Deborah Tall is the author of four books of poetry, the most recent of which is Summons, which was chosen for the Kathryn A. Morton Poetry Prize by Charles Simic. She has been Editor of the Seneca Review since 1982. She is co-editor of the anthology The Poet’s Notebook (Norton, 1995), and she recently completed a memoir, A Family of Strangers. (2002)
Kenneth Tanemura received a degree in Creative Writing from San Francisco State University. His poems have appeared in American Tanka, Cadence, Hummingbird, Modern Haiku and Skanky Possum. (1999)
Henry Taylor is Professor Emeritus of Literature at American University. The third of his five collections of poems, The Flying Change (LSU, 1986), received the 1986 Pulitzer Prize in Poetry. His most recent collection, Brief Candles (LSU), appeared in 2000. He has received numerous awards including the Witter Bynner Prize of the American Academy and Institute of Arts and Letters (1984), and the Aiken Taylor Award in Modern American Poetry. His poetry appears in Smartish Pace, Issues 4 and 12.
Taylor, Marilyn L.
Marilyn L. Taylor’s second full-length collection, Subject to Change (David Robert, 2004), was nominated for the Poets’ Prize in 2005. She is a Contributing Editor for The Writer magazine, where her articles on poetic craft appear regularly. Her poetry appears in Smartish Pace, Issues 2, 10 and 13. [bio updated 2006]
Caset Thayer completed his MFA at Northern Michigan University and has poems forthcoming in Hayden’s Ferry Review and Mid-American Review. [bio updated 2011]
Jürgen Theobaldy was born in Strasbourg in 1944, and now lives in Bern. His most recent collection of poetry is Immer wieder alles [Everything again and again] (zu Klemper, Lüneburg, 2000), in which two of these poems appeared. (2004)
Diane Thiel was awarded the 2000 Nicholas Roerich Award for Poetry from Story Line Press. The book, Echo locations, which includes the four poems published here, will be published in November, 2000. She also received the 1999 Robert Frost Award, the 1998 Robinson Jeffers Tor House Award for Poetry (judged by Donald Hall) and the 1990 Judith Siegel Pearson Award for Poetry. She has two chapbooks from Aralia Press and her writing guide, Writing Your Rhythm: Using Nature, Culture, Form and Myth, is forthcoming from Story Line Press in Spring, 2001. Her poems have recently appeared in The Best American Poetry: 1999, The Hudson Review, Poetry, and The Dark Horse (Scotland), among other journals. She teaches creative writing at the University of Miami. (2000)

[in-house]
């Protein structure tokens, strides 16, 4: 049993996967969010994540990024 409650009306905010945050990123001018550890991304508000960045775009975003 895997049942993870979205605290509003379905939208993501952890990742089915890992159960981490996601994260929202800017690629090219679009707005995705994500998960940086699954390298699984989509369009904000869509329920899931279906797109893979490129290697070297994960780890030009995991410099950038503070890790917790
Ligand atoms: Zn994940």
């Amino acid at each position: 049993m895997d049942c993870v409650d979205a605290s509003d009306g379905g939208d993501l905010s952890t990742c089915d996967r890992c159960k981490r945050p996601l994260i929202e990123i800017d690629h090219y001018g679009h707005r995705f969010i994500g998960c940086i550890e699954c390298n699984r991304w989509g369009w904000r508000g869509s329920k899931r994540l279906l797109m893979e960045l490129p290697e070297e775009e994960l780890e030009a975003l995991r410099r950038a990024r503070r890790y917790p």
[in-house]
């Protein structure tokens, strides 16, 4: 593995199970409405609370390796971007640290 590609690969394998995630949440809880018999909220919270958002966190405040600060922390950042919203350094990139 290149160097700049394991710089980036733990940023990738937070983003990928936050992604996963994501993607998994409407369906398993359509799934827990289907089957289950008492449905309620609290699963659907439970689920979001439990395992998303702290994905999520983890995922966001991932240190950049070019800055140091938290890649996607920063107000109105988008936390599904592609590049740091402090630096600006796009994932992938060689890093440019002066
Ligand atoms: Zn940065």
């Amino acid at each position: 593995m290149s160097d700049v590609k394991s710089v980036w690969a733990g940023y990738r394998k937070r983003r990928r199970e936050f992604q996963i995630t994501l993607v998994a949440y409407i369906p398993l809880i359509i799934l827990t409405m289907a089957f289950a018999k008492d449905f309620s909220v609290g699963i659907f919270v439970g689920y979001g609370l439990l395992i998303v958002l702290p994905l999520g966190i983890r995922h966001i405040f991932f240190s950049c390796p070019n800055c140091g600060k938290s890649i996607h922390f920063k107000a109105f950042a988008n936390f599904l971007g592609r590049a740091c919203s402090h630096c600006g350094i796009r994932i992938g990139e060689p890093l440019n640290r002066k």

Susan Thomas’ collection, State of Blessed Gluttony (Red Hen, 2004) was chosen for the 2002 Benjamin Saltman Prize by Philip Levine. She won the 2004 Iowa Poetry Prize and the Ann Stanford Prize from the University of Southern California. Her poetry appears in Smartish Pace, Issue 12.
Kyle Thompson received his MFA from the University of Virginia where he was a Hoyns Fellow. His poems have appeared in the Indiana Review, Seneca Review and The Georgia Review. He teaches creative writing at the University of Louisville. (2004)
Anne-Marie Thompson is pursuing her MFA at The Writing Seminars of Johns Hopkins University. Before moving to Baltimore she taught piano lessons and gave lecture-recitals in Texas. Her poems have appeared in The Dark Horse, descant and Ploughshares. Her poetry appears in Smartish Pace, Issue 16. (2009)
Daniel Tobin is the author of Where the World is Made (University Press of New England, 1999) and Double Life (LSU, 2004). His third book of poems, The Narrows, is forthcoming in 2005 from Four Way Books. He is Chair of the Writing, Literature and Publishing Department at Emerson College. (2004)
Alison Townsend is the author of two poetry collections, The Blue Dress (White Pine, 2003) and What the Body Knows (Parallel, 2005). She teaches at the University of Wisconsin—Whitewater and lives on four acres of oak and prairie savanna in the farm country outside Madison. Her poetry appears in Smartish Pace, Issue 13. [bio updated 2006]
D.H. Tracy works for the Poetry Foundation in Chicago. His poetry appears in Smartish Pace, Issue 13. [bio updated 2006]
Austin Tremblay was born and raised in North Carolina. He is a PhD candidate at the University of Houston. Before graduate school, he worked as an actor and playwright. His poems have appeared in Bateau, cream city review, Gulf Coast and New South. He is working on a novel about his hometown, titled Scuffletown, and a chapbook, Leather, about baseball. [bio updated 2011]
Natasha Trethewey’s Domestic Work (Graywolf Press, 2000), was selected by Rita Dove as winner of the inaugural Cave Canem Poetry Prize for the best first book by an African American poet. She is also the author of Bellocq's Ophelia (2002) and Native Guard (2006), the winner of the 2007 Pulitzer Prize for Poetry. Her most recent book is Beyond Katrina: A Meditation on the Mississipi Gulf Coast (2010). Trethewey holds the Phillis Wheatley Distinguished Chair in Poetry at Emory University, and has received fellowships from the National Endowment for the Arts, the Guggenheim Foundation, and others. Her poems appeared in issue 5 of Smartish Pace.
Sarah Trudgeon is pursuing her MFA in poetry from the University of Florida. Her poems have appeared in Iron Horse Literary Review and Sewanee Theological Review. [bio updated 2011]
Marina Tsvetaeva (1892-1941) was born in Moscow and is one of the foremost Russian 20th century poets. (2004)
Chase Twichell is founder and editor of Ausable Press. Dog Language (Copper Canyon, 2005) is her sixth book of poetry. The Snow Watcher (Ontario Review, 1995 & Bloodaxe, 1999) was awarded the Alice Fay Di Castagnola Award from the Poetry Society of America. Her poetry appears in Smartish Pace, Issue 16 (2009).